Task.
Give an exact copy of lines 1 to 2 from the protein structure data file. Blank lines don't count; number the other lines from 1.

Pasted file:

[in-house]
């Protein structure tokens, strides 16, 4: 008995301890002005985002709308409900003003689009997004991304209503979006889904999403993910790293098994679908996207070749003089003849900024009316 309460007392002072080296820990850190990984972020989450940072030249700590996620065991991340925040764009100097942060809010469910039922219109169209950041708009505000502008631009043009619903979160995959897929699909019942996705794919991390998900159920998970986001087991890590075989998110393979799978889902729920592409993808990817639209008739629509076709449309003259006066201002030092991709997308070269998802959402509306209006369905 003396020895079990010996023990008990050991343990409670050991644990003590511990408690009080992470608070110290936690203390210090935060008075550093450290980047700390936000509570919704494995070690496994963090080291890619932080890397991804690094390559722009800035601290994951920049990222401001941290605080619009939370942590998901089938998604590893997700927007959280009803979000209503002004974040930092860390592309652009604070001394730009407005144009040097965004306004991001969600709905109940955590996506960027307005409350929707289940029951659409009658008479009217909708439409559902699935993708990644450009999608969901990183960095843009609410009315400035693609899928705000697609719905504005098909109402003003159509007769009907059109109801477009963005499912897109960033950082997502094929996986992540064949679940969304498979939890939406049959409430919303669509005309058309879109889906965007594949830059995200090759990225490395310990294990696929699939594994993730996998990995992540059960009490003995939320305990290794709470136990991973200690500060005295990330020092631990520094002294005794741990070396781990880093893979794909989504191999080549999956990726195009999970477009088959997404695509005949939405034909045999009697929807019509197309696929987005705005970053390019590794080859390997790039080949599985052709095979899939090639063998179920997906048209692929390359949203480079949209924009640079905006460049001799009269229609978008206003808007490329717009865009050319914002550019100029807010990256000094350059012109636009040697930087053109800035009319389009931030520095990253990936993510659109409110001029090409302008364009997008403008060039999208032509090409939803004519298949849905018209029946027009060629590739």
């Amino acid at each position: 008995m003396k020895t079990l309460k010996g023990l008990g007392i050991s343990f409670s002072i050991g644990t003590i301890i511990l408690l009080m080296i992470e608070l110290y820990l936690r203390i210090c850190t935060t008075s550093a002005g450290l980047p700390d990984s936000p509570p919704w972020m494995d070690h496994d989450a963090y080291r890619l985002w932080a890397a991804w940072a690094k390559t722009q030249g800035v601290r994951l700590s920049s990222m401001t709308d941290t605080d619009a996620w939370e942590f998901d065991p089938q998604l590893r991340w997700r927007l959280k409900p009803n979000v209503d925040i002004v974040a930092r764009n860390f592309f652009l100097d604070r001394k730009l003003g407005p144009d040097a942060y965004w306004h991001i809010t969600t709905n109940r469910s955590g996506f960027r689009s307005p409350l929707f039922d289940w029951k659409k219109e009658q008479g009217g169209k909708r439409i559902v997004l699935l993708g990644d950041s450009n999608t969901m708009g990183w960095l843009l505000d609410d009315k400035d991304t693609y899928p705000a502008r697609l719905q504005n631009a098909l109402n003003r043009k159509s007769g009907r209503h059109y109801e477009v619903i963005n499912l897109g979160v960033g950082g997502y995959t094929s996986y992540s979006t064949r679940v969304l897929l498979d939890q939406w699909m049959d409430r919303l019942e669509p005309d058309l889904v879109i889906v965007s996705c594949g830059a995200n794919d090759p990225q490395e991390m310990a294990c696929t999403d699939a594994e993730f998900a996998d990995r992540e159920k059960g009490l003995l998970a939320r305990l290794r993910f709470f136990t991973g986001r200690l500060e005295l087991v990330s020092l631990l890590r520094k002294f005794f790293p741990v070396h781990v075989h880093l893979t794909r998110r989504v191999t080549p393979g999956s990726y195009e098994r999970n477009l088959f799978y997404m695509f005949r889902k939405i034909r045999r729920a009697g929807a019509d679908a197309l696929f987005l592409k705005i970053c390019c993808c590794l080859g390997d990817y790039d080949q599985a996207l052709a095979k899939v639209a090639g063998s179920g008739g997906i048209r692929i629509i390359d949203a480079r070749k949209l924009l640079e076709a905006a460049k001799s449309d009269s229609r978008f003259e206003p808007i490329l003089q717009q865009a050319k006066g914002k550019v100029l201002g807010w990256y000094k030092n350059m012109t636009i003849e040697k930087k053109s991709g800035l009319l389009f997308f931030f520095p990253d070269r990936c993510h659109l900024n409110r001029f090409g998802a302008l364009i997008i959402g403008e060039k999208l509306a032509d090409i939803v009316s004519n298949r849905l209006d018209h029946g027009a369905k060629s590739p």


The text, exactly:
[in-house]
């Protein structure tokens, strides 16, 4: 008995301890002005985002709308409900003003689009997004991304209503979006889904999403993910790293098994679908996207070749003089003849900024009316 309460007392002072080296820990850190990984972020989450940072030249700590996620065991991340925040764009100097942060809010469910039922219109169209950041708009505000502008631009043009619903979160995959897929699909019942996705794919991390998900159920998970986001087991890590075989998110393979799978889902729920592409993808990817639209008739629509076709449309003259006066201002030092991709997308070269998802959402509306209006369905 003396020895079990010996023990008990050991343990409670050991644990003590511990408690009080992470608070110290936690203390210090935060008075550093450290980047700390936000509570919704494995070690496994963090080291890619932080890397991804690094390559722009800035601290994951920049990222401001941290605080619009939370942590998901089938998604590893997700927007959280009803979000209503002004974040930092860390592309652009604070001394730009407005144009040097965004306004991001969600709905109940955590996506960027307005409350929707289940029951659409009658008479009217909708439409559902699935993708990644450009999608969901990183960095843009609410009315400035693609899928705000697609719905504005098909109402003003159509007769009907059109109801477009963005499912897109960033950082997502094929996986992540064949679940969304498979939890939406049959409430919303669509005309058309879109889906965007594949830059995200090759990225490395310990294990696929699939594994993730996998990995992540059960009490003995939320305990290794709470136990991973200690500060005295990330020092631990520094002294005794741990070396781990880093893979794909989504191999080549999956990726195009999970477009088959997404695509005949939405034909045999009697929807019509197309696929987005705005970053390019590794080859390997790039080949599985052709095979899939090639063998179920997906048209692929390359949203480079949209924009640079905006460049001799009269229609978008206003808007490329717009865009050319914002550019100029807010990256000094350059012109636009040697930087053109800035009319389009931030520095990253990936993510659109409110001029090409302008364009997008403008060039999208032509090409939803004519298949849905018209029946027009060629590739």